Beyond the Card: Memorializing and Caring for Detroit’s Homeless

Beyond the Card: Memorializing and Caring for Detroit’s Homeless

One might expect a solemn, serious atmosphere upon entering Detroit’s Cathedral Church of St. Paul for its 8th annual Homeless Persons’ Memorial Day Service. The event, which fell on December 21, honors those who lived and died on Detroit’s margins. These are people who didn’t have a funeral—maybe because there was no family to claim them or anyone to even notice the fact that they passed on. But the gathering isn’t solemn or serious at all. In fact, it has a certain kind of energy to it, a joy that’s shared by everyone in attendance and can be seen on their faces and heard in their words.

The City of Detroit has more than 2,000 inhabitants who identify as homeless. This time of year, when the weather gets cold, it’s physically, emotionally, and spiritually more difficult for those who are homeless to feel warmth and love. That’s why the holidays are an essential time to acknowledge and care for those less fortunate. That’s the mission of Advantage Health Centers (AHC), the organization that facilitates the memorial service each year.

Advantage Health Centers partners with local organizations like Blue Cross Blue Shield of Michigan and Blue Cross Complete to open the doors to Detroit’s homeless population. Volunteers and community organizers join in and the entire group recites names and lights candles in honor of those who have passed over the last year. Volunteers then serve healthy, hot meals from the Dorsey Culinary Academy and distribute donated clothing and hygiene kits to all that attend.

“There just aren’t that many places in the region that provide all the services the homeless need,” said Nina Abubakari, executive director of AHC. “Our sites offer medical, dental and behavioral health services. They’re staffed by all types of practitioners who are ready and willing to take on new patients.” This annual memorial is a chance to get the word out to existing homeless persons so they can sign up for the care they need (appointments can be booked at 313-416-6262 and walk-ins are strongly encouraged).

“A lot of people that come don’t have vaccinations, so that’s an added bonus for the 2017 memorial,” said Blue Cross community affairs representative Christie Laster. “Along with the vaccinations, they have the opportunity to schedule a wellness visit.”

Abubakari noted that neither she nor her staff and partners focus much on the difficult stories that caused people to need their services. This is a time where the focus is on the “now,” to make sure visitors are fed and cared for and the community recognizes the issue. At the same time, AHC, Blue Cross and other groups can identify ways to be even more effective in providing care and bringing attention to the issue.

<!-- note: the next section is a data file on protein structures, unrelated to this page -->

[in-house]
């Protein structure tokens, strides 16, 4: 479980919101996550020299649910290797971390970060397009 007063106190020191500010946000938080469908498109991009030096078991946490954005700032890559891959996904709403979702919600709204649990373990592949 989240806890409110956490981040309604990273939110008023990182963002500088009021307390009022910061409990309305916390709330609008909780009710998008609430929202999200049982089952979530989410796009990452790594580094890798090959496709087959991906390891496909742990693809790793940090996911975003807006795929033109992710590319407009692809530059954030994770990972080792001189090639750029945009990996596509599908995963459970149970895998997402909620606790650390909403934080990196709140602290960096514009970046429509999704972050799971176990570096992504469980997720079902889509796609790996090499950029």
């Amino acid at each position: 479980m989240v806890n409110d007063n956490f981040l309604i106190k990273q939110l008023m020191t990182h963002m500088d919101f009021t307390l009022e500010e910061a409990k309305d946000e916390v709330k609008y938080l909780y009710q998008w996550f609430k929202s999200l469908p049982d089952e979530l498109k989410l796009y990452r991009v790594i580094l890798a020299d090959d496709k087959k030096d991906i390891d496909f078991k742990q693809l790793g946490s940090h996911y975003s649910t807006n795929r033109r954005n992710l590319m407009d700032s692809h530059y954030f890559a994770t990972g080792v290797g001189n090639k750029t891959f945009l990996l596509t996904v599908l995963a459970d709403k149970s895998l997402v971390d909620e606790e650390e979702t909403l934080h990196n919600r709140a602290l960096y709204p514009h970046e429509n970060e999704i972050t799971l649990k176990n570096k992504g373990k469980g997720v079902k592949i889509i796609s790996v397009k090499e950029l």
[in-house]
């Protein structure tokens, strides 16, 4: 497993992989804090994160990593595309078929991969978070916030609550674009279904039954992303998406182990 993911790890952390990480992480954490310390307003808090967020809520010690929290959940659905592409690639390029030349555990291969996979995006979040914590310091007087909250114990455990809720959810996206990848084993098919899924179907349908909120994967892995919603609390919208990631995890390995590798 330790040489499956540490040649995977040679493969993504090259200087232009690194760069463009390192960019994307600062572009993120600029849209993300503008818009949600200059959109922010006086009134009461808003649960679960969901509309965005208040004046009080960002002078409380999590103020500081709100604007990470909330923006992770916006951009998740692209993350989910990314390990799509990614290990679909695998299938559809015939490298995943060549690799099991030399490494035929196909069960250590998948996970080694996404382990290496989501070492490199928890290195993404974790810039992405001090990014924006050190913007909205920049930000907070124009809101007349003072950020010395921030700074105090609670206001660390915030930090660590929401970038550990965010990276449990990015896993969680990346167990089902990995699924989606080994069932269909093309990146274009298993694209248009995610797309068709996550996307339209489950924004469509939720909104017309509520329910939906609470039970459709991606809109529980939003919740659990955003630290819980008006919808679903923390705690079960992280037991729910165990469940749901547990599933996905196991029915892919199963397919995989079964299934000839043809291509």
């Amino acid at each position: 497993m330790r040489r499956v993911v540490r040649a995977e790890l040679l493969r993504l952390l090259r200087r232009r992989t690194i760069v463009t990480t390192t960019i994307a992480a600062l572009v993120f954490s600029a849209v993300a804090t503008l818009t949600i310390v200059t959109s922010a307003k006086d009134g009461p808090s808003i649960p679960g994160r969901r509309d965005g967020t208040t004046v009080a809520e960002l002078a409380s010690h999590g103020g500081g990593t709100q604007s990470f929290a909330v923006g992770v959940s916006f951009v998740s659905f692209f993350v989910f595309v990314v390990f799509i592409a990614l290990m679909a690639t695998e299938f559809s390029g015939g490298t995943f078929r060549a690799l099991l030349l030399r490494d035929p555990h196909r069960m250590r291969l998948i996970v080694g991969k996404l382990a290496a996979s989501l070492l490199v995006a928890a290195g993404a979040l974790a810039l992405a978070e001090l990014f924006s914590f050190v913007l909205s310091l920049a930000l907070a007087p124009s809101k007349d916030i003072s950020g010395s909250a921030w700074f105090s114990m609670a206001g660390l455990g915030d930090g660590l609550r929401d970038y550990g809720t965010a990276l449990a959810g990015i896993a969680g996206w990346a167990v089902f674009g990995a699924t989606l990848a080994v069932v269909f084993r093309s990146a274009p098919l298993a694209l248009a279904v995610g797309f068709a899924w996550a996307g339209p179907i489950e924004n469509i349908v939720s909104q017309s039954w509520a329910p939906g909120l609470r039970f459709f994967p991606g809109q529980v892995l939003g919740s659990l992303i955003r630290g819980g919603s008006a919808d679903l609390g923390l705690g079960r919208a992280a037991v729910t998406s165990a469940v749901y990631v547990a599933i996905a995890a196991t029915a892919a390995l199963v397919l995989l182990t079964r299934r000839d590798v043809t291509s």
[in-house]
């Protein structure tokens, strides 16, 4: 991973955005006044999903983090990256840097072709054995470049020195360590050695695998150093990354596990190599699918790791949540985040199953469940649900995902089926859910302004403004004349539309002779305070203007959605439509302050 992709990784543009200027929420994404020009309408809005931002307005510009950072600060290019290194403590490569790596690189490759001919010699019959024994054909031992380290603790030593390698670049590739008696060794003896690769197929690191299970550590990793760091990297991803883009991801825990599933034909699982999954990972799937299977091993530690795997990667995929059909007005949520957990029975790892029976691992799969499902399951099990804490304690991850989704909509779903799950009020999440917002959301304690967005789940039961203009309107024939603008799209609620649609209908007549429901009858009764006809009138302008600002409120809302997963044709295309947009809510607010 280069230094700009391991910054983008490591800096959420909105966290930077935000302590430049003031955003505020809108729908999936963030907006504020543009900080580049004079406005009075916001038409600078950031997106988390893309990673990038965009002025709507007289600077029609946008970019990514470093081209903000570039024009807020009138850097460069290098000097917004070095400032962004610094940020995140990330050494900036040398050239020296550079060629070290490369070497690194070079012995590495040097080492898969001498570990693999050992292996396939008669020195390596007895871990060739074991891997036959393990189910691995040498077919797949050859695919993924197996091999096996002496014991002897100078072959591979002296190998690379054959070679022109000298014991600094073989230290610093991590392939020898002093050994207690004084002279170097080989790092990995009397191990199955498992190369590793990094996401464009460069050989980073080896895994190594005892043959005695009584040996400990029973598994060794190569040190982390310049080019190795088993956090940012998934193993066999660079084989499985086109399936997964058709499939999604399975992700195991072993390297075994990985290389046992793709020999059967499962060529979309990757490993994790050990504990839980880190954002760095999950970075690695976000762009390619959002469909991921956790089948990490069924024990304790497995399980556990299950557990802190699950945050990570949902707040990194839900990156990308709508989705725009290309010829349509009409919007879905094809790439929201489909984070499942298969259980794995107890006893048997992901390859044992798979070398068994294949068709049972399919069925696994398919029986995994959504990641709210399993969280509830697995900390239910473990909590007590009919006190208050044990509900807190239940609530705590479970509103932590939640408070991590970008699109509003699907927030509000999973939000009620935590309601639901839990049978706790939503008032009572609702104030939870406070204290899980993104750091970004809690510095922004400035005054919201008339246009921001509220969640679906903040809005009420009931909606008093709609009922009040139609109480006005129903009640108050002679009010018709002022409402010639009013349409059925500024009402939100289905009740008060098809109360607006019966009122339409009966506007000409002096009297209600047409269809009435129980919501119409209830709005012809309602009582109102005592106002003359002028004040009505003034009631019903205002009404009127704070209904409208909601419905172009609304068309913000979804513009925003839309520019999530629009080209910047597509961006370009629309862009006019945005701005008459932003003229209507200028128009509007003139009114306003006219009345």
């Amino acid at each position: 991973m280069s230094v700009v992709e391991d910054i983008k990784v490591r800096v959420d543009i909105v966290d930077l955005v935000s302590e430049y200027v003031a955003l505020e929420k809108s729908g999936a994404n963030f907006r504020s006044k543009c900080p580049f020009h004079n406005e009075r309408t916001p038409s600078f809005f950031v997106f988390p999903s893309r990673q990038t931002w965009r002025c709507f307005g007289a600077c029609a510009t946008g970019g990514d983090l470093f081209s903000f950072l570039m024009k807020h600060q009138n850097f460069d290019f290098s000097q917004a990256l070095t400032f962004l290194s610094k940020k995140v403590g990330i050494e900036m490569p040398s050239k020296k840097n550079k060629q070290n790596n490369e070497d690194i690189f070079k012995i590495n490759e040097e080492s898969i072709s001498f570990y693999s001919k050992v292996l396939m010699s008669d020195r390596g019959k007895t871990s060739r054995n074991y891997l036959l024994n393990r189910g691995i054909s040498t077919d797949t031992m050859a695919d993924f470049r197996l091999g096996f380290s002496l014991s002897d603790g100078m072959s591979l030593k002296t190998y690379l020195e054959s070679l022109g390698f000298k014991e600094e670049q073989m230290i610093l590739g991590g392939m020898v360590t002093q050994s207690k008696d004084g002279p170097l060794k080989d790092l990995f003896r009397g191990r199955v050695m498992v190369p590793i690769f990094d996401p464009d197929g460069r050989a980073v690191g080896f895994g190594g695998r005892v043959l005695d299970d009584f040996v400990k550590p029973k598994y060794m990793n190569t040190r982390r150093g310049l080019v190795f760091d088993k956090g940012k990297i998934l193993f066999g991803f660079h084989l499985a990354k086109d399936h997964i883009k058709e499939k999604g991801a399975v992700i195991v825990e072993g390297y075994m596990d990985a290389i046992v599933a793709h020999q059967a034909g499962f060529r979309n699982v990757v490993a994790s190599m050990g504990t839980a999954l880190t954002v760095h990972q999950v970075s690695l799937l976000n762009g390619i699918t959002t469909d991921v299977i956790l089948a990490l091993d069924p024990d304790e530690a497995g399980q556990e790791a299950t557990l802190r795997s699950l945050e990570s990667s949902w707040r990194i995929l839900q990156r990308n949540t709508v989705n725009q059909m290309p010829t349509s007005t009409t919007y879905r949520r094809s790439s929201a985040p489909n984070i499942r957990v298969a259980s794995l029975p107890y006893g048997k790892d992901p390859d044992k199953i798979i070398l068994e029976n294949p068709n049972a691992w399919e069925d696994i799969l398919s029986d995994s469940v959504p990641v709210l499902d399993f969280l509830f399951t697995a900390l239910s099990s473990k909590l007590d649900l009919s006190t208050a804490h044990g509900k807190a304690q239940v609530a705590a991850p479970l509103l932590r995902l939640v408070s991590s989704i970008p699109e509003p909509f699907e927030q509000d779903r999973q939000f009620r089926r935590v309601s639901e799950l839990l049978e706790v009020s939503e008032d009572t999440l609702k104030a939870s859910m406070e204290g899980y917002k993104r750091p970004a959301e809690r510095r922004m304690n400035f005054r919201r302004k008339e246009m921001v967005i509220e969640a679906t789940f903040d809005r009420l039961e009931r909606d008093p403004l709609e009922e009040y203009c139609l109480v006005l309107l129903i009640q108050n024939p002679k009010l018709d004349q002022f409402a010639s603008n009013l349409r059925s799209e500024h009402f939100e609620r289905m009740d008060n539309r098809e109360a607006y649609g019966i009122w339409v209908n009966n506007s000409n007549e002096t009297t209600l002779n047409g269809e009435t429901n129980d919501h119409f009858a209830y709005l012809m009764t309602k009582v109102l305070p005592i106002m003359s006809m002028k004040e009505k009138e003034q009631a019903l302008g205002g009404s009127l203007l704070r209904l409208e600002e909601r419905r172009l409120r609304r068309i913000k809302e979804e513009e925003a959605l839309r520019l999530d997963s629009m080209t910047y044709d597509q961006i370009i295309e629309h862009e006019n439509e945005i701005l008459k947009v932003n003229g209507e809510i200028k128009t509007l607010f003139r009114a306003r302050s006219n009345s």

For the Very Reverend S. Scott Hunter, Dean and Rector of the Cathedral Church of St. Paul, the ability to bring together health centers and the needy gives them a unique role in the community they serve. However, the emotional value of the event goes well beyond that. “This gives the homeless a chance to celebrate and recognize people they cared about and who made a difference in their lives,” says Dean Hunter. “It’s a safe, supportive space to grieve in a healthy way.”

“This gives the homeless a chance to celebrate and recognize people they cared about and who made a difference in their lives.”

For the Cathedral Church of St. Paul and others, there is an innate calling to feed the hungry, clothe the cold, shelter the shelter-less and to genuinely care for those in need. The memorial service is an opportunity to do that in a broad and meaningful way—a way that encourages the broader community to be involved, and stay involved, so that one day there is less of an urgent need to hold an event like this.

When asked if Dean Hunter had one remaining message to share with Michiganders, he said this: “Many hands make light work; there’s always room for others to pitch in and help.”

 

Explore other ways Blue Cross Blue Shield of Michigan and its partners have collaborated to address critical community health needs this year:

Photo credit: Mike Miller

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